EU Commission VP Neelie Kroes Explains Why Copyright Is Broken: It Was Made In An Age Of Gatekeepers
from the times-have-changed dept
While the EU Commission has been much more copyright maximalist at times (it was the major driver behind ACTA in Europe), some on the Commission have been pushing back on such views for a while. Neelie Kroes, who is VP of the EU Commission and in charge of “the digital agenda,” has been speaking out on these issues for a while. Last year, she pointed out that new business models, rather than greater enforcement was the right path forward. She’s also spoken out against kicking people offline and in favor of open innovation and creation.
She’s now given another talk on copyright issues, in which she notes that the world has changed a great deal in the last 14 years since Europe last reviewed proposals to update its Copyright Directive. While many maximalists would say the same thing and focus on the struggles of particular subsector — the record labels — Kroes properly notes that the real change (which is, in part, why the labels have struggled) is that the world has shifted from one in which gatekeepers control the means of production and distribution, into one where everyone can create and distribute works:
The last major EU copyright instrument, the Copyright Directive, was adopted in 2001. The Commission proposals it was based on date back to 1998.
Let’s remind ourselves what’s happened since then.
In 1998, Mark Zuckerberg was 14. Today, almost one billion people around the world actively use Facebook, to share photos, videos, and ideas.
In 1998, YouTube didn’t exist. Today, one hour of video is uploaded every second.
In 1998, most people listened to music on the radio, CD or tape. Now digital downloads often overtake conventional sales. New technologies allow downloading or streaming; easily, instantly, wherever you are. Not just to passively listen, but to interact and give feedback, to creators and friends.
But changes are not limited to the content business, they affect all sectors. Huge changes have taken place in the research area. Today, new scientific discoveries don’t just come from new experiments, new drugs, new clinical trials: in fact, now, we can get new results by manipulating existing data. Data and text-mining techniques now lie behind a huge field of research, like human genome projects, potentially life-saving. They could hold the key to the next medical breakthrough, if only we freed them from their current legal tangle. Research activities are not clearly exempted from the copyright rules and there are many different rules in the 27 member states.
And here’s the most important change since 1998. Back then, creation and distribution were in the hands of the few. Now they are in the hands of everyone: democratising innovation, empowering people to generate and exchange ideas, supporting and stimulating huge creativity.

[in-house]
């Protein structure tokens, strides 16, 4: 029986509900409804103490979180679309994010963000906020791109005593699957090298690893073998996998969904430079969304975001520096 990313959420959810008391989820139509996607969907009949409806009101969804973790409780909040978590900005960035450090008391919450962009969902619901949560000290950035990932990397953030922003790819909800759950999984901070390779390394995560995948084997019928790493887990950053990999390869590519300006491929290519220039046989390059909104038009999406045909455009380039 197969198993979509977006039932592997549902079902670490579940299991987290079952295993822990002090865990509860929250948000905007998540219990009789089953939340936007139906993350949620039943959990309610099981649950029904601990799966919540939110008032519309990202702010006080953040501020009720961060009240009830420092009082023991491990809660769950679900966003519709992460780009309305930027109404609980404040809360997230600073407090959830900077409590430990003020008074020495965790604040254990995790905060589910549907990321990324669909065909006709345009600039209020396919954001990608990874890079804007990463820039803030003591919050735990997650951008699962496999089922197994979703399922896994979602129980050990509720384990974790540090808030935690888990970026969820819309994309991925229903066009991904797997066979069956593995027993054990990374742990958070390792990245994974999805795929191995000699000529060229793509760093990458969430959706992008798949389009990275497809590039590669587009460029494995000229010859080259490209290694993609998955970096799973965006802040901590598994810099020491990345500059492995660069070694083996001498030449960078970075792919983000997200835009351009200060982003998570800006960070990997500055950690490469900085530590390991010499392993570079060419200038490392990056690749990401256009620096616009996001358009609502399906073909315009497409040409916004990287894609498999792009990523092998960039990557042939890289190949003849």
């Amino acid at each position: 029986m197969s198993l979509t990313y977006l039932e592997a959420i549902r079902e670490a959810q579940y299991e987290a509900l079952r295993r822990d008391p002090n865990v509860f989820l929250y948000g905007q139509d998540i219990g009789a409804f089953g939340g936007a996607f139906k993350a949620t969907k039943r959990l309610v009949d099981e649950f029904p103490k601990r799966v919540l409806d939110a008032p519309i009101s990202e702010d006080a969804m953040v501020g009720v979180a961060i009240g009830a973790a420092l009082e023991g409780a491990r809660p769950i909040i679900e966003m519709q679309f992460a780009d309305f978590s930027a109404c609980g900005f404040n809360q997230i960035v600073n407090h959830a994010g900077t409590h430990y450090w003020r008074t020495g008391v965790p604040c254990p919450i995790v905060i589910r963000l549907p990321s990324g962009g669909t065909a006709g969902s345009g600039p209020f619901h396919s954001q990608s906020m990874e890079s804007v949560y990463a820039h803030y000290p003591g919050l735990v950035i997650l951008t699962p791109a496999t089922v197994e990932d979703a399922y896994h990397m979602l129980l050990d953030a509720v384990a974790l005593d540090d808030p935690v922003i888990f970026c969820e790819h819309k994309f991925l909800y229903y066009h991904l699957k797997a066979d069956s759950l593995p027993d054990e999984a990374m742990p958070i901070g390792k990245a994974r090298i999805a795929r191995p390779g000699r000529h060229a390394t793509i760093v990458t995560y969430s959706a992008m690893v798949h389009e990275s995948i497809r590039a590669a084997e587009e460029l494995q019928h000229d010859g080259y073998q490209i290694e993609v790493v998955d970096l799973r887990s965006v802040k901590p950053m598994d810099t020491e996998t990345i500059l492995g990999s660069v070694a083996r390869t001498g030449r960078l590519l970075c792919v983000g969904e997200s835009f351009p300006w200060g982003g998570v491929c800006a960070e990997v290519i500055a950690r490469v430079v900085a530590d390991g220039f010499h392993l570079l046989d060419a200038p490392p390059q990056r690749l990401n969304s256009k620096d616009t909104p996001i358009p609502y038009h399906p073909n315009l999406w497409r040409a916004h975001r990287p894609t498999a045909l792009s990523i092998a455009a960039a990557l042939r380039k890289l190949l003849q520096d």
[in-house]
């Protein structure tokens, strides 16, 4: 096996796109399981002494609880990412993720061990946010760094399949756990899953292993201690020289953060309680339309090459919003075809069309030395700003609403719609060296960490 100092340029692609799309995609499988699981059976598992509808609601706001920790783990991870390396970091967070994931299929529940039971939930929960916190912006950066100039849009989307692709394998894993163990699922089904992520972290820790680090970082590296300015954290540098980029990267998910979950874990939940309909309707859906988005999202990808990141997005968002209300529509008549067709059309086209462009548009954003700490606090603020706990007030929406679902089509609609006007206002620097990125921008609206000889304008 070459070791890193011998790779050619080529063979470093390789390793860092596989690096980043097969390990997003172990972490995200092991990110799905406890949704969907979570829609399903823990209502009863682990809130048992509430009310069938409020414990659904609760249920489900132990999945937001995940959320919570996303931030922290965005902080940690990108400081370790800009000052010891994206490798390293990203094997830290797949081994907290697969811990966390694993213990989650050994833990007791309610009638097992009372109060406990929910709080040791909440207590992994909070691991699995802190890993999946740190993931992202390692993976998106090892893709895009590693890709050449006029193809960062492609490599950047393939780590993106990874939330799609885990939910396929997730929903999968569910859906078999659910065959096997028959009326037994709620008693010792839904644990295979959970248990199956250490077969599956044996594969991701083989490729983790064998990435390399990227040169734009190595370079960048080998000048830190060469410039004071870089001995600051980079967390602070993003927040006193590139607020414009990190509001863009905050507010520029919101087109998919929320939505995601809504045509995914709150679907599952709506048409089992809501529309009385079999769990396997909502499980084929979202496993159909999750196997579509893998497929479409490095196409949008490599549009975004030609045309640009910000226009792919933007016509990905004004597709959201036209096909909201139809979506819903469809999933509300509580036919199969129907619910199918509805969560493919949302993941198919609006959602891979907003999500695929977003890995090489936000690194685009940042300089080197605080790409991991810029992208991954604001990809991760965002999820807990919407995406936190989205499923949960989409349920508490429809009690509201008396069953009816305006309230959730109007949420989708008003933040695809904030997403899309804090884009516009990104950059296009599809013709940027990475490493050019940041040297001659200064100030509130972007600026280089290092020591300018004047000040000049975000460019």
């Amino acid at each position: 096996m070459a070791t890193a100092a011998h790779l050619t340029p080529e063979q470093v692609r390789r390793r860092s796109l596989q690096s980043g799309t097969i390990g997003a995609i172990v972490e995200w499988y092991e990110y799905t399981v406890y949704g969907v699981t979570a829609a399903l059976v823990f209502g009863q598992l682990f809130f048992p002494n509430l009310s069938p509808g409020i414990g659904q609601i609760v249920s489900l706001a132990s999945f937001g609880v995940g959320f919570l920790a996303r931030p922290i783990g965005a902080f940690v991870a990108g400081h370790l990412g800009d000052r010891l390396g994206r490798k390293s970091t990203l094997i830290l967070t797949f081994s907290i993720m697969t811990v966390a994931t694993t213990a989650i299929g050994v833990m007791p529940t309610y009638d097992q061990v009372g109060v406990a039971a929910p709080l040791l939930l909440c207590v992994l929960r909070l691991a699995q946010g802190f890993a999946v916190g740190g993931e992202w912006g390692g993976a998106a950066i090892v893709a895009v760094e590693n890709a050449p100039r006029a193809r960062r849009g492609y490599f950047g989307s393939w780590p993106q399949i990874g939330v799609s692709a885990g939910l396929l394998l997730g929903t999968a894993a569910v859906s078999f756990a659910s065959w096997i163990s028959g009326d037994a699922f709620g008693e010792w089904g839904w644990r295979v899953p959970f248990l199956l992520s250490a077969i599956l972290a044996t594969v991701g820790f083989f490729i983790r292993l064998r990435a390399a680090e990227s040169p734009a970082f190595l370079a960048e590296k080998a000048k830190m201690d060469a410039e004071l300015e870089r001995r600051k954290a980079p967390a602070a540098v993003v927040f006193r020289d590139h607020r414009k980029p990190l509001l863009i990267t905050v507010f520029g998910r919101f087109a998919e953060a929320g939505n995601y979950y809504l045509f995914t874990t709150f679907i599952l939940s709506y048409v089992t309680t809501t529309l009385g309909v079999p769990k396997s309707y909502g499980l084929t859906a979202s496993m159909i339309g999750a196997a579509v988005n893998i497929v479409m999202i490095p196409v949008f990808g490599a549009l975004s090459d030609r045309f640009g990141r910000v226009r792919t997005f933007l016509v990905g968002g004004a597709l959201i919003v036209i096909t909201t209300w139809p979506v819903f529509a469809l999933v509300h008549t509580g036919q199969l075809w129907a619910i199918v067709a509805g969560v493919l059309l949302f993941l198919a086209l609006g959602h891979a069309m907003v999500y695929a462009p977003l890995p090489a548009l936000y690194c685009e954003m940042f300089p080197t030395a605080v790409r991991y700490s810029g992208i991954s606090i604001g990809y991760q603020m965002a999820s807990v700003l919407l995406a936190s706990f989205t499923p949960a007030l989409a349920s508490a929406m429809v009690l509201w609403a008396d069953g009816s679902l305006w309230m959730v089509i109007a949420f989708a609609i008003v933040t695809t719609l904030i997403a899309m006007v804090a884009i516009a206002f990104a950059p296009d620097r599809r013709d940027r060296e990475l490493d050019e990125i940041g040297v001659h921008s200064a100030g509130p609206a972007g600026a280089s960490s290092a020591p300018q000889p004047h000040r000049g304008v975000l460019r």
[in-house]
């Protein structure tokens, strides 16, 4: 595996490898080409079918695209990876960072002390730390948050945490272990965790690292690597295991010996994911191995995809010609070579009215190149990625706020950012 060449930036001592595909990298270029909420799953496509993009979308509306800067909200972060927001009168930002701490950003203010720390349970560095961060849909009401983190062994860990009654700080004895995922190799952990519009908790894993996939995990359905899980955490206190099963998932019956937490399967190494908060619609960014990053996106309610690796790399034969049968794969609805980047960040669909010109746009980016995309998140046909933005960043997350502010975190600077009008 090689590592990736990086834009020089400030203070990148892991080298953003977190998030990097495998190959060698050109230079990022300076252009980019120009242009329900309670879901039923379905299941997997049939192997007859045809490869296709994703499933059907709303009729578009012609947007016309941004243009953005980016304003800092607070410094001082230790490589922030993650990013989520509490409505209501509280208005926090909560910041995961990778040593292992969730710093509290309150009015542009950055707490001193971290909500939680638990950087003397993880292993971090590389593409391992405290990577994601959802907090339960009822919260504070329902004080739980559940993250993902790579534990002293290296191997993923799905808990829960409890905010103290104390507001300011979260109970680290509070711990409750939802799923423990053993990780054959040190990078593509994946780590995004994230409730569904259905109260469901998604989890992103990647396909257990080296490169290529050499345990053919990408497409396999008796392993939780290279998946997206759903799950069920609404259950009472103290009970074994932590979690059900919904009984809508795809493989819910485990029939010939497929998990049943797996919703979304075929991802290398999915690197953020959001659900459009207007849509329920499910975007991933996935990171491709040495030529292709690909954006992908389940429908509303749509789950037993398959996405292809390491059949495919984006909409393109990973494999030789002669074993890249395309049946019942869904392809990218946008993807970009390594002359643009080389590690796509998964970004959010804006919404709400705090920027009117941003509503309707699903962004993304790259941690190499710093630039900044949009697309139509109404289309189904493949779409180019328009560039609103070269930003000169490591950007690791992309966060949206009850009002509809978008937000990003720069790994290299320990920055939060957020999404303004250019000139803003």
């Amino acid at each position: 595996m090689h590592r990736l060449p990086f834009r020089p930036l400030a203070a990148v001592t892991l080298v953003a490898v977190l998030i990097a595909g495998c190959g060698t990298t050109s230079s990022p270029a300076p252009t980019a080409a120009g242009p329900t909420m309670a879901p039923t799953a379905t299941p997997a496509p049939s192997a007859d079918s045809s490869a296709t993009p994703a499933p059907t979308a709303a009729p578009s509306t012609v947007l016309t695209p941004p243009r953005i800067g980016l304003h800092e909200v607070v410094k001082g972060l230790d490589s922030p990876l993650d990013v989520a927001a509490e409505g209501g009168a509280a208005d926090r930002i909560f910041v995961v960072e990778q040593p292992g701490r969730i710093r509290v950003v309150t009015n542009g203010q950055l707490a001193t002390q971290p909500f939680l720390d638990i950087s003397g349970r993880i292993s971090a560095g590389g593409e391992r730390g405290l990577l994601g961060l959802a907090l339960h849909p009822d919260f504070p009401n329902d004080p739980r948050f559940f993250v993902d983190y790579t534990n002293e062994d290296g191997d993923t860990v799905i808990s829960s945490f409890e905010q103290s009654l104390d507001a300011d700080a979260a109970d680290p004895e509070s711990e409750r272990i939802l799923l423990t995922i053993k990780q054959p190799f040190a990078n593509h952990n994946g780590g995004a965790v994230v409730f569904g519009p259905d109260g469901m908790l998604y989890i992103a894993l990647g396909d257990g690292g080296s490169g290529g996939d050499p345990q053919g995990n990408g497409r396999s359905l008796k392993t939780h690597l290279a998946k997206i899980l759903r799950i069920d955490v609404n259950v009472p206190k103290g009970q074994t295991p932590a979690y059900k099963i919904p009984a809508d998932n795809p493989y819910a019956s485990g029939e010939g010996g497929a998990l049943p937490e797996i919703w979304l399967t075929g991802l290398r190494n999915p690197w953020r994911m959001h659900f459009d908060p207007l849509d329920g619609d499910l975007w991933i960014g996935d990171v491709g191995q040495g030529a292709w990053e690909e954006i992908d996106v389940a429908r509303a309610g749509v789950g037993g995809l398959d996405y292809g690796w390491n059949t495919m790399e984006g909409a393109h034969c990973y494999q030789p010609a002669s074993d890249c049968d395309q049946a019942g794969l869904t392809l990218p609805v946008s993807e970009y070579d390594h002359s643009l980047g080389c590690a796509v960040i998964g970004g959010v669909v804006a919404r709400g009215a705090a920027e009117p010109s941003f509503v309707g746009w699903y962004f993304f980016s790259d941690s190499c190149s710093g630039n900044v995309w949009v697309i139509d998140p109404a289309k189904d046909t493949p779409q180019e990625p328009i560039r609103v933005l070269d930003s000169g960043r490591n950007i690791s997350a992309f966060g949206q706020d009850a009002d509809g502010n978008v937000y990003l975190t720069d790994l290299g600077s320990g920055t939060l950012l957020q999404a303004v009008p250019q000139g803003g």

From there, she notes that copyright may be holding back the real policy issues that they should be focused on — which isn’t just about setting up a system for artists to earn money, but also to “stimulate creativity and innovation, improve consumer choice, promote our cultural heritage and help the sector drive economic growth.” But, with copyright designed for a gatekeeper society, and focused solely on a system for certain artists to get paid, you have a broken system. As Kroes points out “you have to look at how [copyright] fits into the real world” and she notes that it’s clearly lacking. Everywhere you look, copyright seems to be getting in the way of the important policy issues she mentioned, rather than helping them along:
Well for one thing, you often find that online licensing restrictions make it impossible to buy music legally. Sometimes, for example, you can’t buy an MP3 across an EU border.
We have already made a proposal on orphan works and recently one on collective rights management, to make multi-territorial licensing easier. The licensing proposal is a good step forward to make it easier to legally access the music you love, especially across borders. I hope legislators are able to agree it quickly. But this tackles only one aspect of the problem.
Because there are other problems too beyond licensing or orphan works. That’s why the June ‘Compact for Growth and Jobs’ makes clear we need to focus also on substantive copyright reform.
And quite right too. For example, I ask myself, are current copyright rules favourable to potentially life-saving scientific research or do they stand in its way?
Do they make it easier or harder for people to upload and distribute their own, new creative content? And is that the best way to boost creativity and innovation?
It seems clear that Kroes — like many of us — recognizes the unfortunate answer today is “no, copyright does not help those things, it makes it harder for individuals to create content and it’s not the best way to boost creativity and innovation.” This is why we’re seeing countries finally start to look at true copyright reform, rather than just doubling down on a broken system.